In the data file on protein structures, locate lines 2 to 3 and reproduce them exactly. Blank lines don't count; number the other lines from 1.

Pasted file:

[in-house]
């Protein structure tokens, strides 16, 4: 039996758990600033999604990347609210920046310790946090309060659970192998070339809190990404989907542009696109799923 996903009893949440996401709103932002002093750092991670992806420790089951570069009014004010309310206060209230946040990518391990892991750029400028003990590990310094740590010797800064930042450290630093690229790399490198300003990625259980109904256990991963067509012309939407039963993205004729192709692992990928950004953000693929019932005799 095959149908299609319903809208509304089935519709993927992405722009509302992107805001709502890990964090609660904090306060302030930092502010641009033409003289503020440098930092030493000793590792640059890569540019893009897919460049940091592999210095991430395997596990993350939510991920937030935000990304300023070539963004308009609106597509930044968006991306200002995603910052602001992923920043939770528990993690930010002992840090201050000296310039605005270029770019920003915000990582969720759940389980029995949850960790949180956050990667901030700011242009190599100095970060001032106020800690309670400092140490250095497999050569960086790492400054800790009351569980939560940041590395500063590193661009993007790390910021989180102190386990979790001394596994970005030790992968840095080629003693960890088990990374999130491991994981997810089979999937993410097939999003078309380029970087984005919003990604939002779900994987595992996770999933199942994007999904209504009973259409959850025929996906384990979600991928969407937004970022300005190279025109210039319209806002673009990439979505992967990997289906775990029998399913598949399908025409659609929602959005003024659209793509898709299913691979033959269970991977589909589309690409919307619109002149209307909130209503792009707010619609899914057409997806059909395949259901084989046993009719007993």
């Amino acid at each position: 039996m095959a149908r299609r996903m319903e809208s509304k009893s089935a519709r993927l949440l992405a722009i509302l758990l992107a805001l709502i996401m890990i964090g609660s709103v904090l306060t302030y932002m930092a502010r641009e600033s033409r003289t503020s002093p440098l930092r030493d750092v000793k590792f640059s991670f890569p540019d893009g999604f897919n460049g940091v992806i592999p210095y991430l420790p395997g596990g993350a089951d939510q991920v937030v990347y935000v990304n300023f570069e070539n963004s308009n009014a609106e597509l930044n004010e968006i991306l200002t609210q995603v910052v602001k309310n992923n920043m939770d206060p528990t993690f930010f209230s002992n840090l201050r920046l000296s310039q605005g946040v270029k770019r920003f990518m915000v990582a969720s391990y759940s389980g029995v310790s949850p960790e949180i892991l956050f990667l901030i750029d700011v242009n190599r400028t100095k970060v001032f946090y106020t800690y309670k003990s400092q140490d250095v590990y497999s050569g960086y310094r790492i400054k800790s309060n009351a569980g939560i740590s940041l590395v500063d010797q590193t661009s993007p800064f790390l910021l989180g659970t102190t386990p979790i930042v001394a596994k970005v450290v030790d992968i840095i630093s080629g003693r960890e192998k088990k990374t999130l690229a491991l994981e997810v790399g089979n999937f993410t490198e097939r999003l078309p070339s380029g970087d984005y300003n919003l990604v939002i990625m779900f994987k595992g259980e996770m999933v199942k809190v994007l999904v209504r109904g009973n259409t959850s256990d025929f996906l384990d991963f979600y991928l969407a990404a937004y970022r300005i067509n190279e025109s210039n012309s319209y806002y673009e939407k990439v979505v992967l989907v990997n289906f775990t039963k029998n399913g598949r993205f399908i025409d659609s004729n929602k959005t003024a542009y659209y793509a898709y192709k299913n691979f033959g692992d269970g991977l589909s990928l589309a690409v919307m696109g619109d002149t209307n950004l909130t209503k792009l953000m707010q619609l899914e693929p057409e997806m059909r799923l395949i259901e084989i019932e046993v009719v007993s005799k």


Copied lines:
């Protein structure tokens, strides 16, 4: 039996758990600033999604990347609210920046310790946090309060659970192998070339809190990404989907542009696109799923 996903009893949440996401709103932002002093750092991670992806420790089951570069009014004010309310206060209230946040990518391990892991750029400028003990590990310094740590010797800064930042450290630093690229790399490198300003990625259980109904256990991963067509012309939407039963993205004729192709692992990928950004953000693929019932005799 095959149908299609319903809208509304089935519709993927992405722009509302992107805001709502890990964090609660904090306060302030930092502010641009033409003289503020440098930092030493000793590792640059890569540019893009897919460049940091592999210095991430395997596990993350939510991920937030935000990304300023070539963004308009609106597509930044968006991306200002995603910052602001992923920043939770528990993690930010002992840090201050000296310039605005270029770019920003915000990582969720759940389980029995949850960790949180956050990667901030700011242009190599100095970060001032106020800690309670400092140490250095497999050569960086790492400054800790009351569980939560940041590395500063590193661009993007790390910021989180102190386990979790001394596994970005030790992968840095080629003693960890088990990374999130491991994981997810089979999937993410097939999003078309380029970087984005919003990604939002779900994987595992996770999933199942994007999904209504009973259409959850025929996906384990979600991928969407937004970022300005190279025109210039319209806002673009990439979505992967990997289906775990029998399913598949399908025409659609929602959005003024659209793509898709299913691979033959269970991977589909589309690409919307619109002149209307909130209503792009707010619609899914057409997806059909395949259901084989046993009719007993």
């Amino acid at each position: 039996m095959a149908r299609r996903m319903e809208s509304k009893s089935a519709r993927l949440l992405a722009i509302l758990l992107a805001l709502i996401m890990i964090g609660s709103v904090l306060t302030y932002m930092a502010r641009e600033s033409r003289t503020s002093p440098l930092r030493d750092v000793k590792f640059s991670f890569p540019d893009g999604f897919n460049g940091v992806i592999p210095y991430l420790p395997g596990g993350a089951d939510q991920v937030v990347y935000v990304n300023f570069e070539n963004s308009n009014a609106e597509l930044n004010e968006i991306l200002t609210q995603v910052v602001k309310n992923n920043m939770d206060p528990t993690f930010f209230s002992n840090l201050r920046l000296s310039q605005g946040v270029k770019r920003f990518m915000v990582a969720s391990y759940s389980g029995v310790s949850p960790e949180i892991l956050f990667l901030i750029d700011v242009n190599r400028t100095k970060v001032f946090y106020t800690y309670k003990s400092q140490d250095v590990y497999s050569g960086y310094r790492i400054k800790s309060n009351a569980g939560i740590s940041l590395v500063d010797q590193t661009s993007p800064f790390l910021l989180g659970t102190t386990p979790i930042v001394a596994k970005v450290v030790d992968i840095i630093s080629g003693r960890e192998k088990k990374t999130l690229a491991l994981e997810v790399g089979n999937f993410t490198e097939r999003l078309p070339s380029g970087d984005y300003n919003l990604v939002i990625m779900f994987k595992g259980e996770m999933v199942k809190v994007l999904v209504r109904g009973n259409t959850s256990d025929f996906l384990d991963f979600y991928l969407a990404a937004y970022r300005i067509n190279e025109s210039n012309s319209y806002y673009e939407k990439v979505v992967l989907v990997n289906f775990t039963k029998n399913g598949r993205f399908i025409d659609s004729n929602k959005t003024a542009y659209y793509a898709y192709k299913n691979f033959g692992d269970g991977l589909s990928l589309a690409v919307m696109g619109d002149t209307n950004l909130t209503k792009l953000m707010q619609l899914e693929p057409e997806m059909r799923l395949i259901e084989i019932e046993v009719v007993s005799k």